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and we blew up their future with our past--whaddaya think? Actually, it's terrible, poetically. And not exactly what you're going for, I think. But given that this is 2018 and you're referencing the holocaust, I'm curious. Convenience? There's a lot of bad shit going on right now. Then there's other historical atrocities like hundreds of years of slavery, the extermination of native people. It seems you're latching on to something and it doesn't seem sincere, to me. I thought your first baby poem embraced that sentimental thing nicely with feeling and image. This to me is grasping, lurching.

Last edited by James Brancheau; 08-08-2018 at 09:53 PM.
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  #14  
Old 08-08-2018, 06:21 PM
Jim Moonan Jim Moonan is offline
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James, I think you are trying to make the poem conflate all atrocities with the holocaust. It’s not about anything else except my experience visiting the concentration camps and the profound impact it had. I wanted to express that poetically by superimposing the cowardly acts of the retreating nazis over our “regular” acts of leaving Poland and returning home. That’s it. Nothing more.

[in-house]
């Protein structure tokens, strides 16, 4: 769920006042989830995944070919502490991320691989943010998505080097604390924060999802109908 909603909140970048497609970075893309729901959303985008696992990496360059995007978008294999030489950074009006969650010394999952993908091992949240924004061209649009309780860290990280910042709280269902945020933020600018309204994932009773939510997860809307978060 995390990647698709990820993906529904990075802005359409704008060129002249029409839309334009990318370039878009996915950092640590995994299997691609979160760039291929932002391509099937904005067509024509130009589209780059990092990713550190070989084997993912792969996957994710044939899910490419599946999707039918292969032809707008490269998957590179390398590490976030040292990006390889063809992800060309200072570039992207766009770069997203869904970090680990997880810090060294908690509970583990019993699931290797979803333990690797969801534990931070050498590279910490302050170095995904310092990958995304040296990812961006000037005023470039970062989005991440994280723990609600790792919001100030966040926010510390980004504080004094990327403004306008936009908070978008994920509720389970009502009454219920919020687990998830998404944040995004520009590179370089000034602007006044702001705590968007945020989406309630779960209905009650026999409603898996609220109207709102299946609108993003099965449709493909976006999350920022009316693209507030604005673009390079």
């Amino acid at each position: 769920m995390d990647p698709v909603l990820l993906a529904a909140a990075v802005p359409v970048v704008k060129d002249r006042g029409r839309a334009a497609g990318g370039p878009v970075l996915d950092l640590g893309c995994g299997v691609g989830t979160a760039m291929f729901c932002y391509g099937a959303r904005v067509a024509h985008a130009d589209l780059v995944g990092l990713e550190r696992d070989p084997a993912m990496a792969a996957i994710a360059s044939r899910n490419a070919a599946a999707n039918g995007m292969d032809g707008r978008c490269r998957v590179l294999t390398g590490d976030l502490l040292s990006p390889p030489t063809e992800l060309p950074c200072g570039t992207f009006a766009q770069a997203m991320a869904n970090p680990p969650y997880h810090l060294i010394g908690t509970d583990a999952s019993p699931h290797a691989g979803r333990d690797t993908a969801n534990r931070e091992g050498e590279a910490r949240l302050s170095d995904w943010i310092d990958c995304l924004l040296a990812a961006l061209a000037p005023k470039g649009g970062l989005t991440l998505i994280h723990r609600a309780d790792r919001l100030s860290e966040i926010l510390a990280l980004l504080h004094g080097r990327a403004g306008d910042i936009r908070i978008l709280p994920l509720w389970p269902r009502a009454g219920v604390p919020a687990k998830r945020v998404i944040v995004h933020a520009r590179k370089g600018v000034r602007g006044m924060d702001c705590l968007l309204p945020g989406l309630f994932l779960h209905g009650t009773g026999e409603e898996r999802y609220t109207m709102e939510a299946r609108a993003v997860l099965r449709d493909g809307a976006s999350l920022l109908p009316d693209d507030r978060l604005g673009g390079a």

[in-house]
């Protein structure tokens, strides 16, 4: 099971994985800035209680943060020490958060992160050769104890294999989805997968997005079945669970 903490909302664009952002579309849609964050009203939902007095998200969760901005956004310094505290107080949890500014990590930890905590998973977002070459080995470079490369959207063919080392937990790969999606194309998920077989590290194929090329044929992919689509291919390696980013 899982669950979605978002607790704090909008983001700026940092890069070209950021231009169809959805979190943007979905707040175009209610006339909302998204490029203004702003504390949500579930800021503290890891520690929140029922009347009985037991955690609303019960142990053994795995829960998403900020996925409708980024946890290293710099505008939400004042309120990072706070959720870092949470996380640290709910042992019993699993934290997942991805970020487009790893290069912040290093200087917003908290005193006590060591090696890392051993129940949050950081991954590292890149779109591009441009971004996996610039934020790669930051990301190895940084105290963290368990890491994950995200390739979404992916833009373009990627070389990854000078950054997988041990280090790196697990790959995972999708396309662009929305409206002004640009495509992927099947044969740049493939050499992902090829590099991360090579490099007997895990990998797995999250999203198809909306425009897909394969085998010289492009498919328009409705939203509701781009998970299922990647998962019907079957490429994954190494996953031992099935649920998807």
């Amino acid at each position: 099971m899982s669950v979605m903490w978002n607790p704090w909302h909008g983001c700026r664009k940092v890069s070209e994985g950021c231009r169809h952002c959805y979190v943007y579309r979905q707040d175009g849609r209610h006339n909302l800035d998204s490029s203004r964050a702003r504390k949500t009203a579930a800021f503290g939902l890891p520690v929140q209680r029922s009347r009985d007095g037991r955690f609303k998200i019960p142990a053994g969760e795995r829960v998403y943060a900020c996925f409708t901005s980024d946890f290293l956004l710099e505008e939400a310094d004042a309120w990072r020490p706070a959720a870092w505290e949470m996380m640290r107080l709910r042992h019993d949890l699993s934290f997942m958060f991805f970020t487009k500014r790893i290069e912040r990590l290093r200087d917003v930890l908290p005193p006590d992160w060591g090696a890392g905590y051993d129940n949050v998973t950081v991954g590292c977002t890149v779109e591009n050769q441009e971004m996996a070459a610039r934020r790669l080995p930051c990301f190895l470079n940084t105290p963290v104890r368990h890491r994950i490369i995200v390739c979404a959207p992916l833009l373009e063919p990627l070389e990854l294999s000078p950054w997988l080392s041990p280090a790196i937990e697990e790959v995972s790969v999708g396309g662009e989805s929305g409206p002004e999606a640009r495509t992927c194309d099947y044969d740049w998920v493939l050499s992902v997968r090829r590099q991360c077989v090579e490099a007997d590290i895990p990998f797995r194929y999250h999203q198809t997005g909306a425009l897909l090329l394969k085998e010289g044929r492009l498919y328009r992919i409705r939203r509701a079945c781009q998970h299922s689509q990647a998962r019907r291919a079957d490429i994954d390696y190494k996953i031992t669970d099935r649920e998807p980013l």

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  #15  
Old 08-08-2018, 10:49 PM
James Brancheau James Brancheau is online now
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No no, I don't want this to be about every atrocity. I guess I'm just not convinced, yet, by what you have here. For me, it lacks dimension and impact.